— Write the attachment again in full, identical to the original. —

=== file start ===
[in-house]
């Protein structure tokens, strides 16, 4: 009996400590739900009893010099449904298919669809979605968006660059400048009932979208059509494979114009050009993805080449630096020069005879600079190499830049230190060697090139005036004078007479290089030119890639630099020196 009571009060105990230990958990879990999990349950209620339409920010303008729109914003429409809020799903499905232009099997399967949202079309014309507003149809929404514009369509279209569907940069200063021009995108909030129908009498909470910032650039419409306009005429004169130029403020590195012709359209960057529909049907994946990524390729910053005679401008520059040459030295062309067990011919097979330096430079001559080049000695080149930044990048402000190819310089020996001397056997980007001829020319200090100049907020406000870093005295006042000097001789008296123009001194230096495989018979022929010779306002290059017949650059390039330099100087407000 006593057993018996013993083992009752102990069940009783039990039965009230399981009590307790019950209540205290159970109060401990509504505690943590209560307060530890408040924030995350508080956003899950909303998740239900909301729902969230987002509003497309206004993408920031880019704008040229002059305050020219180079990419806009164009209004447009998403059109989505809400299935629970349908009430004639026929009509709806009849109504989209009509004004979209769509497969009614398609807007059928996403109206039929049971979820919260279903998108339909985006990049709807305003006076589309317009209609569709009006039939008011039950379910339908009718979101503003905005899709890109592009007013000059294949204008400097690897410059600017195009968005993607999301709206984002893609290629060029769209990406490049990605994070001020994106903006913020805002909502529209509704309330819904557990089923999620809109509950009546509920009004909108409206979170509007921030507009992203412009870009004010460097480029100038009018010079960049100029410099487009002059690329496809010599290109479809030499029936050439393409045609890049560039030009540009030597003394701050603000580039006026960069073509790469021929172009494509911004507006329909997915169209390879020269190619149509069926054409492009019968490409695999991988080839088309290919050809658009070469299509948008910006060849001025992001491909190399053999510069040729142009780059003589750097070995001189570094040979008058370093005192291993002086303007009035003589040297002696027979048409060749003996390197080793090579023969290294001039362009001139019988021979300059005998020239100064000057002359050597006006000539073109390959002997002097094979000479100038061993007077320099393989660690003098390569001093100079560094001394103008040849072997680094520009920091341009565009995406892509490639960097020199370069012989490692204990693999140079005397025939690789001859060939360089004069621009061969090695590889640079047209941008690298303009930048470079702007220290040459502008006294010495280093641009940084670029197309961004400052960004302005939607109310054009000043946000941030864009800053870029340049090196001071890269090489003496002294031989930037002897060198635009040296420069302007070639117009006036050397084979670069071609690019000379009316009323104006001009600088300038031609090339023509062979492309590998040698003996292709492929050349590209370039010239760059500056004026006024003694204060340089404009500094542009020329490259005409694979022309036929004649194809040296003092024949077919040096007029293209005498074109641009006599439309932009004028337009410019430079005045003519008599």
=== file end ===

[in-house]
């Protein structure tokens, strides 16, 4: 009996400590739900009893010099449904298919669809979605968006660059400048009932979208059509494979114009050009993805080449630096020069005879600079190499830049230190060697090139005036004078007479290089030119890639630099020196 009571009060105990230990958990879990999990349950209620339409920010303008729109914003429409809020799903499905232009099997399967949202079309014309507003149809929404514009369509279209569907940069200063021009995108909030129908009498909470910032650039419409306009005429004169130029403020590195012709359209960057529909049907994946990524390729910053005679401008520059040459030295062309067990011919097979330096430079001559080049000695080149930044990048402000190819310089020996001397056997980007001829020319200090100049907020406000870093005295006042000097001789008296123009001194230096495989018979022929010779306002290059017949650059390039330099100087407000 006593057993018996013993083992009752102990069940009783039990039965009230399981009590307790019950209540205290159970109060401990509504505690943590209560307060530890408040924030995350508080956003899950909303998740239900909301729902969230987002509003497309206004993408920031880019704008040229002059305050020219180079990419806009164009209004447009998403059109989505809400299935629970349908009430004639026929009509709806009849109504989209009509004004979209769509497969009614398609807007059928996403109206039929049971979820919260279903998108339909985006990049709807305003006076589309317009209609569709009006039939008011039950379910339908009718979101503003905005899709890109592009007013000059294949204008400097690897410059600017195009968005993607999301709206984002893609290629060029769209990406490049990605994070001020994106903006913020805002909502529209509704309330819904557990089923999620809109509950009546509920009004909108409206979170509007921030507009992203412009870009004010460097480029100038009018010079960049100029410099487009002059690329496809010599290109479809030499029936050439393409045609890049560039030009540009030597003394701050603000580039006026960069073509790469021929172009494509911004507006329909997915169209390879020269190619149509069926054409492009019968490409695999991988080839088309290919050809658009070469299509948008910006060849001025992001491909190399053999510069040729142009780059003589750097070995001189570094040979008058370093005192291993002086303007009035003589040297002696027979048409060749003996390197080793090579023969290294001039362009001139019988021979300059005998020239100064000057002359050597006006000539073109390959002997002097094979000479100038061993007077320099393989660690003098390569001093100079560094001394103008040849072997680094520009920091341009565009995406892509490639960097020199370069012989490692204990693999140079005397025939690789001859060939360089004069621009061969090695590889640079047209941008690298303009930048470079702007220290040459502008006294010495280093641009940084670029197309961004400052960004302005939607109310054009000043946000941030864009800053870029340049090196001071890269090489003496002294031989930037002897060198635009040296420069302007070639117009006036050397084979670069071609690019000379009316009323104006001009600088300038031609090339023509062979492309590998040698003996292709492929050349590209370039010239760059500056004026006024003694204060340089404009500094542009020329490259005409694979022309036929004649194809040296003092024949077919040096007029293209005498074109641009006599439309932009004028337009410019430079005045003519008599």